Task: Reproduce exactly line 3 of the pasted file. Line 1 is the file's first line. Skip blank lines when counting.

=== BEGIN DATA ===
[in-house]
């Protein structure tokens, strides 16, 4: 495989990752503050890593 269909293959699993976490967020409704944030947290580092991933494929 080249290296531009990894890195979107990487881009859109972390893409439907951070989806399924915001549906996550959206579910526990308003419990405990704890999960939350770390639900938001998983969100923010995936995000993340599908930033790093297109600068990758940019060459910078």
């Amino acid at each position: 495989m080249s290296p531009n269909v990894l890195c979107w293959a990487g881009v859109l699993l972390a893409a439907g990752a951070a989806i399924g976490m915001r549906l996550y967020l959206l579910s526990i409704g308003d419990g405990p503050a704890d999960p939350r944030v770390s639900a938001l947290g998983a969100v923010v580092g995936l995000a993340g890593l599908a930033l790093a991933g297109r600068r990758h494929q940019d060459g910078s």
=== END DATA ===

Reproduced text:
């Amino acid at each position: 495989m080249s290296p531009n269909v990894l890195c979107w293959a990487g881009v859109l699993l972390a893409a439907g990752a951070a989806i399924g976490m915001r549906l996550y967020l959206l579910s526990i409704g308003d419990g405990p503050a704890d999960p939350r944030v770390s639900a938001l947290g998983a969100v923010v580092g995936l995000a993340g890593l599908a930033l790093a991933g297109r600068r990758h494929q940019d060459g910078s």